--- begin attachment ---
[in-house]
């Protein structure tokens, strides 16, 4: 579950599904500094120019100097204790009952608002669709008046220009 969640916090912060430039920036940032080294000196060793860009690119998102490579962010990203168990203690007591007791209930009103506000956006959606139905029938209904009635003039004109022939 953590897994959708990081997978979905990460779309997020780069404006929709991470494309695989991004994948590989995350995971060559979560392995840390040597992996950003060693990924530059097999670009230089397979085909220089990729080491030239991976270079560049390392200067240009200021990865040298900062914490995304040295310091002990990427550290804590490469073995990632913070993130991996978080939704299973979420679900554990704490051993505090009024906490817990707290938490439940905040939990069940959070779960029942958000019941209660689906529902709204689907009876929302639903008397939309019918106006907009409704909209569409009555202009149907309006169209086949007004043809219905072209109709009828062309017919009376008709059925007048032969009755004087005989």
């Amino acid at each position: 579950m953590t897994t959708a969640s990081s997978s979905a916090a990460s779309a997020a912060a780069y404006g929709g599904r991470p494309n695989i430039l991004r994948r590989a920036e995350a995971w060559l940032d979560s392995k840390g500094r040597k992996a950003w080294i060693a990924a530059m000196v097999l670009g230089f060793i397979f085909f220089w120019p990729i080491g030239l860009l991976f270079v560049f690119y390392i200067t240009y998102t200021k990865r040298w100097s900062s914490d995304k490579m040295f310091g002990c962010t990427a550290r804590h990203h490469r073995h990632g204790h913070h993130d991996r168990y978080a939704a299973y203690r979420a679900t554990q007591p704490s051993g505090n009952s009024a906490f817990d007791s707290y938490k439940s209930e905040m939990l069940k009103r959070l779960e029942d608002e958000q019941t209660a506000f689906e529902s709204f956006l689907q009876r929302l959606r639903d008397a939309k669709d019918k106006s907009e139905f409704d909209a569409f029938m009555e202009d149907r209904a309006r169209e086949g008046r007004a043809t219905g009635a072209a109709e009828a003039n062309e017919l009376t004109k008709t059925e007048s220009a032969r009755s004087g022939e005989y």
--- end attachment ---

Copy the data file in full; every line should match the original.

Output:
[in-house]
């Protein structure tokens, strides 16, 4: 579950599904500094120019100097204790009952608002669709008046220009 969640916090912060430039920036940032080294000196060793860009690119998102490579962010990203168990203690007591007791209930009103506000956006959606139905029938209904009635003039004109022939 953590897994959708990081997978979905990460779309997020780069404006929709991470494309695989991004994948590989995350995971060559979560392995840390040597992996950003060693990924530059097999670009230089397979085909220089990729080491030239991976270079560049390392200067240009200021990865040298900062914490995304040295310091002990990427550290804590490469073995990632913070993130991996978080939704299973979420679900554990704490051993505090009024906490817990707290938490439940905040939990069940959070779960029942958000019941209660689906529902709204689907009876929302639903008397939309019918106006907009409704909209569409009555202009149907309006169209086949007004043809219905072209109709009828062309017919009376008709059925007048032969009755004087005989």
């Amino acid at each position: 579950m953590t897994t959708a969640s990081s997978s979905a916090a990460s779309a997020a912060a780069y404006g929709g599904r991470p494309n695989i430039l991004r994948r590989a920036e995350a995971w060559l940032d979560s392995k840390g500094r040597k992996a950003w080294i060693a990924a530059m000196v097999l670009g230089f060793i397979f085909f220089w120019p990729i080491g030239l860009l991976f270079v560049f690119y390392i200067t240009y998102t200021k990865r040298w100097s900062s914490d995304k490579m040295f310091g002990c962010t990427a550290r804590h990203h490469r073995h990632g204790h913070h993130d991996r168990y978080a939704a299973y203690r979420a679900t554990q007591p704490s051993g505090n009952s009024a906490f817990d007791s707290y938490k439940s209930e905040m939990l069940k009103r959070l779960e029942d608002e958000q019941t209660a506000f689906e529902s709204f956006l689907q009876r929302l959606r639903d008397a939309k669709d019918k106006s907009e139905f409704d909209a569409f029938m009555e202009d149907r209904a309006r169209e086949g008046r007004a043809t219905g009635a072209a109709e009828a003039n062309e017919l009376t004109k008709t059925e007048s220009a032969r009755s004087g022939e005989y």